October 04, 2008, 5:36 PM — During the MasterMind Security Panel I moderated at the ITEC conference in St. Louis on October 2nd, two points made a big impression on me. Let me tell you the stories, but I will change the individuals and company names. Security issues at various companies tread into some delicate areas, and I don't want to get the panelists in trouble in case I misrepresent what they said.
John Doe manages security issues for a huge financial services company. When the topic came up about protecting against security breaches caused by employees plugging in USB drives, John said his company monitors all USB drive activity. When a user connects a USB drive to their computer, the monitoring system sends an alert.
Since John takes photos of company events and the like, he triggers a security alert every time he downloads photos from his digital camera to his computer. The security desk tech on duty calls, verifies John and his camera, and clears the log entry.
Imagine that â€“ security is serious enough at John's big company to actually lock out the USB drives, or at least monitor when someone uses a USB device on their computer. Why? To cut down on viruses and botnets getting onto the network, and to slow down employees trying to steal things.
The same security restrictions apply to DVD drives on desktops and laptops. Many viruses and botnets come in through that â€œlittle cupholderâ€ on your computer, but not at John's company. They're so strict their traveling executives have to go old school and play Solitaire on the airplane rather than watching DVDs. Small hassle for employees, much less security hassle for John and his company.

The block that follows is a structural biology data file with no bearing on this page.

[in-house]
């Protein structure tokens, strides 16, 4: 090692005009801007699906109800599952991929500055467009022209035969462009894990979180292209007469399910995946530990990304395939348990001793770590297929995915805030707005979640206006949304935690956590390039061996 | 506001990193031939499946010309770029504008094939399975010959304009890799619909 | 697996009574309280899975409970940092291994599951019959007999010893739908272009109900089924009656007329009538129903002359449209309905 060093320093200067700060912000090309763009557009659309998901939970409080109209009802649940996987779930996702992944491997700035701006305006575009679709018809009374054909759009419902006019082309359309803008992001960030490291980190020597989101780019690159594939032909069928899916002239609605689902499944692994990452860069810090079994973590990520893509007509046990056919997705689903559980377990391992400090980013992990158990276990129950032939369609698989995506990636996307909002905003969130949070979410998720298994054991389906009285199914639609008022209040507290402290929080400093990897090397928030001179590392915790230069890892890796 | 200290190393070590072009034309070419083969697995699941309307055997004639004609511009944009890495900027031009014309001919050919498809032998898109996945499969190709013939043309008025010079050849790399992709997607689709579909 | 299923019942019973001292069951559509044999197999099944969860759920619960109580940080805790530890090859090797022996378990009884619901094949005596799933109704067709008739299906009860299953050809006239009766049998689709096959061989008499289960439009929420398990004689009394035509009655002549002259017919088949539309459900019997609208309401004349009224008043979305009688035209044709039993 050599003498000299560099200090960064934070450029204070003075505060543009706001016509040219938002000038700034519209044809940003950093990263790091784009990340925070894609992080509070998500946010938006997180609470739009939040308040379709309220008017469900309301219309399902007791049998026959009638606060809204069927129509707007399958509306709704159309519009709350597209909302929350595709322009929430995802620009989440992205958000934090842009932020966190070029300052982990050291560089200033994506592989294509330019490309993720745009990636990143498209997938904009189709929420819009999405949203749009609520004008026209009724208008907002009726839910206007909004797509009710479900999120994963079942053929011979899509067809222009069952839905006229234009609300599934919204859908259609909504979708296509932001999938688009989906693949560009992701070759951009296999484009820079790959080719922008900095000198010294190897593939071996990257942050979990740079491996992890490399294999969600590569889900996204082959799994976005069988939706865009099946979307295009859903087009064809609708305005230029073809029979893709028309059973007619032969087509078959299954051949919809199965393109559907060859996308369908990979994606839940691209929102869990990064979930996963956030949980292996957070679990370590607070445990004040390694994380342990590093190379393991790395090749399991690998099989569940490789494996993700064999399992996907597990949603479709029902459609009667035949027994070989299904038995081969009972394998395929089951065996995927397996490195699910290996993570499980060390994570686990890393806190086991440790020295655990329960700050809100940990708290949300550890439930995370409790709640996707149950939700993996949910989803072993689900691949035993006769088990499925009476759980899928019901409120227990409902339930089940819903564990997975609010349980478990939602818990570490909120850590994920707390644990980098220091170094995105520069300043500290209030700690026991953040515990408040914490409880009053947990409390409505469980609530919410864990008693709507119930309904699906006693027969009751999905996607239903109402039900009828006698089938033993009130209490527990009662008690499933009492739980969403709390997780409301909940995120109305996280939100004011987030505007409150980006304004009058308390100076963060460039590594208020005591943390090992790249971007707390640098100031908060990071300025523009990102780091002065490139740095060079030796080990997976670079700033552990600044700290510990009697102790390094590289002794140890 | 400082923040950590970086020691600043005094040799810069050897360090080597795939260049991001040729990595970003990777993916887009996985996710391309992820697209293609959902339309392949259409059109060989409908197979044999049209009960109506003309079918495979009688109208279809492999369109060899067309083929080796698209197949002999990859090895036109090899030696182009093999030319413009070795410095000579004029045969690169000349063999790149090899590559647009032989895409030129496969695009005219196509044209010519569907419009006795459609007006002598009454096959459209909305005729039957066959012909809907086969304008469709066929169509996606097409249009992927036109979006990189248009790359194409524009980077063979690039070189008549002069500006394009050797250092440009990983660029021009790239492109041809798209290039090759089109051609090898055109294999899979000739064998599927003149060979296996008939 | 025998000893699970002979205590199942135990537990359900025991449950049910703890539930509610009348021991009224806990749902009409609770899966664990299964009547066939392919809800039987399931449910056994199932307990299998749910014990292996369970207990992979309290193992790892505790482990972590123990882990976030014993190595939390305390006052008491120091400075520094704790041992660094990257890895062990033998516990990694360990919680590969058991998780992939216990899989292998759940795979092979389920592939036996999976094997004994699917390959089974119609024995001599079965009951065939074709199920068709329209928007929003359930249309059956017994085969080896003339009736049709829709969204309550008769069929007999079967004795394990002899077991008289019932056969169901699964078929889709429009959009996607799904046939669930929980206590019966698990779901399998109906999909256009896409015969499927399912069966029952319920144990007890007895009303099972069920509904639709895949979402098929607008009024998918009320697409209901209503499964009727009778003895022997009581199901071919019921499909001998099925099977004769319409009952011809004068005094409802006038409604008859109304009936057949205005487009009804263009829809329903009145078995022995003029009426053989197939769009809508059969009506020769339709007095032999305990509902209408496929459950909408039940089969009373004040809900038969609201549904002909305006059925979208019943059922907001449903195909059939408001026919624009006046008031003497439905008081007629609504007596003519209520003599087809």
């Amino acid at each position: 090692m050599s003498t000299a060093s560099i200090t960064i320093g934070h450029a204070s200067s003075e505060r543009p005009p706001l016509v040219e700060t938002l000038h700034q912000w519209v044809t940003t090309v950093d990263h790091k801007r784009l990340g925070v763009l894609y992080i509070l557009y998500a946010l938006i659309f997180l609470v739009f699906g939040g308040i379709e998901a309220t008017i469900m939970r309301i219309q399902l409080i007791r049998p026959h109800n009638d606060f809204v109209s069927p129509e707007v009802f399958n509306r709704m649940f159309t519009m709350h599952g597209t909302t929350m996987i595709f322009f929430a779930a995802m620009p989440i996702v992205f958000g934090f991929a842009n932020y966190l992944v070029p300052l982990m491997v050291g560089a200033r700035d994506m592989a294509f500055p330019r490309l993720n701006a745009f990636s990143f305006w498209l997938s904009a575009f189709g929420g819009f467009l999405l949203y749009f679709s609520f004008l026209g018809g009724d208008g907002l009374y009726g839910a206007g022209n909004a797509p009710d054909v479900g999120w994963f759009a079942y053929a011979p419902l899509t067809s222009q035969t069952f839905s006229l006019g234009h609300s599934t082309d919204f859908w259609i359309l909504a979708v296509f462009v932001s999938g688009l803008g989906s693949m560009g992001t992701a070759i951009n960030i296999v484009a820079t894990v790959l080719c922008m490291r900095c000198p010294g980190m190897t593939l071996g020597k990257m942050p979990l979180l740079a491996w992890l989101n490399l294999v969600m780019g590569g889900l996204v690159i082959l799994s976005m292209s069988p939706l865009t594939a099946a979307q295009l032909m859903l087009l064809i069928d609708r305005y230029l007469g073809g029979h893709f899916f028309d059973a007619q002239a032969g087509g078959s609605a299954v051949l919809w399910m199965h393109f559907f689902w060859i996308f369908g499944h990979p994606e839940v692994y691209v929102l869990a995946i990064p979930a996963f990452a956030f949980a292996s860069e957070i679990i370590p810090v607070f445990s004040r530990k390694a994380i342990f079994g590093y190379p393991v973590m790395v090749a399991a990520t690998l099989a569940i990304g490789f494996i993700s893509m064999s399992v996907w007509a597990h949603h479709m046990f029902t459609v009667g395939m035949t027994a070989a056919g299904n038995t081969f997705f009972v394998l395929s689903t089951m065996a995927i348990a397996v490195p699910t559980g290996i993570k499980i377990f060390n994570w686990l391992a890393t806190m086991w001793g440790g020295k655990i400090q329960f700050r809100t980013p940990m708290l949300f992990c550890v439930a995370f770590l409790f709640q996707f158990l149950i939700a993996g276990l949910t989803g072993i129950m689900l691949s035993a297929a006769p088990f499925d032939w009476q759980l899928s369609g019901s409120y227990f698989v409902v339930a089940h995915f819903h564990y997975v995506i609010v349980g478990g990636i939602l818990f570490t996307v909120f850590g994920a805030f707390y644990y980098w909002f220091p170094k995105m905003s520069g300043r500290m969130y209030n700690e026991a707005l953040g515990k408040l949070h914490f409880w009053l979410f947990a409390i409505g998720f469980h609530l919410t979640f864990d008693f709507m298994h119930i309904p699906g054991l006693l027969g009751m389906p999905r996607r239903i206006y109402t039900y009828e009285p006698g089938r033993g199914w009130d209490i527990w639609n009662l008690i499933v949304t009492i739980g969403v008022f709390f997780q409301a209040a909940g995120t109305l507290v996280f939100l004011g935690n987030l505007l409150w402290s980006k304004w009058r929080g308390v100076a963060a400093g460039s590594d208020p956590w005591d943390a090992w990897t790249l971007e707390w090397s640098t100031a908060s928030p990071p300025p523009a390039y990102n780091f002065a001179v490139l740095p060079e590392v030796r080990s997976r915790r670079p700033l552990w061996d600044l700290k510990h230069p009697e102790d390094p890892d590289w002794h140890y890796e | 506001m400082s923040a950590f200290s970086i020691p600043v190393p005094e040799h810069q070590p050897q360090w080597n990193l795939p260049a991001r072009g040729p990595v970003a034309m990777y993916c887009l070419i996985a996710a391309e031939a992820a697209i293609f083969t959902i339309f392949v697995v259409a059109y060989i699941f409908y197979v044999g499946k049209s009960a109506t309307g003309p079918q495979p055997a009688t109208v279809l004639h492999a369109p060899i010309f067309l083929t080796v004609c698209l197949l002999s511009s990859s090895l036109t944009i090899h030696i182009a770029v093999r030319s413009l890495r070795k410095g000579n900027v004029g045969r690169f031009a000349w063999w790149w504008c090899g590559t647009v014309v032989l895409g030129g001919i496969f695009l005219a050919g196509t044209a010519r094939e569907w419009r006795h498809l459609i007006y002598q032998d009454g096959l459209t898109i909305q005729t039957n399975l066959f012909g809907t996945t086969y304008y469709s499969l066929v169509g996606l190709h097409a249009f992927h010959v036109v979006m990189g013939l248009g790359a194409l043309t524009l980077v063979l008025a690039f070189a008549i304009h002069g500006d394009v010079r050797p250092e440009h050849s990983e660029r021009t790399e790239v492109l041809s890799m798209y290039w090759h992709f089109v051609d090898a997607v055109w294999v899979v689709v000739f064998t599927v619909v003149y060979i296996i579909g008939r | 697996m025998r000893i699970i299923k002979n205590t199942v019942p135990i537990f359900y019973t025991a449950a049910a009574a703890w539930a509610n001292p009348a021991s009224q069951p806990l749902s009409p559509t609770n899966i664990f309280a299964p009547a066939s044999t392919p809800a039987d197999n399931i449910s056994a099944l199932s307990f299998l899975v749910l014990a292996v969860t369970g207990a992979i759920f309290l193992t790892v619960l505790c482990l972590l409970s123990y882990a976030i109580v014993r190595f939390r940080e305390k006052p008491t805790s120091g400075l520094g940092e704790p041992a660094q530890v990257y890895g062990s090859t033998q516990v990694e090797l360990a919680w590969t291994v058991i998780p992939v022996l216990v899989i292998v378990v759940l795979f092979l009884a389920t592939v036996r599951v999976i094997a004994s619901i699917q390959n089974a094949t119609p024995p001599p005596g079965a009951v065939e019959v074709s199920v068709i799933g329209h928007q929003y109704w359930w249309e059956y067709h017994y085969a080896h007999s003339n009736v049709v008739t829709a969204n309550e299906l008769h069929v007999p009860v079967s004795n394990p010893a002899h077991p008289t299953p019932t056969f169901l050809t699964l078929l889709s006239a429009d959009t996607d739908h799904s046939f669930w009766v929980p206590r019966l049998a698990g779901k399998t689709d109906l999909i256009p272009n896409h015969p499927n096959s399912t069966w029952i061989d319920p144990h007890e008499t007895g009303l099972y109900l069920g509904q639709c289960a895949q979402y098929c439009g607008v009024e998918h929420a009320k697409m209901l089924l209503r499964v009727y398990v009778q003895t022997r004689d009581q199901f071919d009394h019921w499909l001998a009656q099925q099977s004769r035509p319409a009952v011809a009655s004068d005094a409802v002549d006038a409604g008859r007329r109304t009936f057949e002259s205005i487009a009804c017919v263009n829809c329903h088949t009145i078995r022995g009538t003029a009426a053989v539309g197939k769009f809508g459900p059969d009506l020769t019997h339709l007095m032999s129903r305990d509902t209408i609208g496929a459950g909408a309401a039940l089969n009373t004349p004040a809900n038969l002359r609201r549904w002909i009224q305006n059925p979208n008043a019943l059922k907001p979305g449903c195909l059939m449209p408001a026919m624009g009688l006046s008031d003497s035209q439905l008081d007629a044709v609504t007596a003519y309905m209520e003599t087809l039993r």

Jane Doe (no relation to John) does security awareness and training for a hospital. Although doctors on TV seem nice, polite, and generous with their time (except for House, of course), real doctors have short tempers and no patience with non-medical technology. As Jane said, â€œyou'd think someone who can do brain surgery could remember how to log into a computer with their name and password, but they can't.â€
Since Jane can't force the doctors to login normally, she's invested in biometrics. All computers have fingerprint readers for authentication. Slide a finger and get to work.
This change has been so popular Jane is now moving toward proximity sensors for the doctors as well. They don't mind being tracked and called, they just refuse to remember their user names and passwords, and regard rules as critical for others but completely unnecessary for themselves. Jane is preparing a campaign explaining how the fingerprint readers and proximity badges save time for the doctors while increasing billing.
Doctors pay attention to billing. Luckily, John Doe and Jane Doe pay attention to new ways to handle security. Together, they're making their companies more secure, whether the employees like it or not.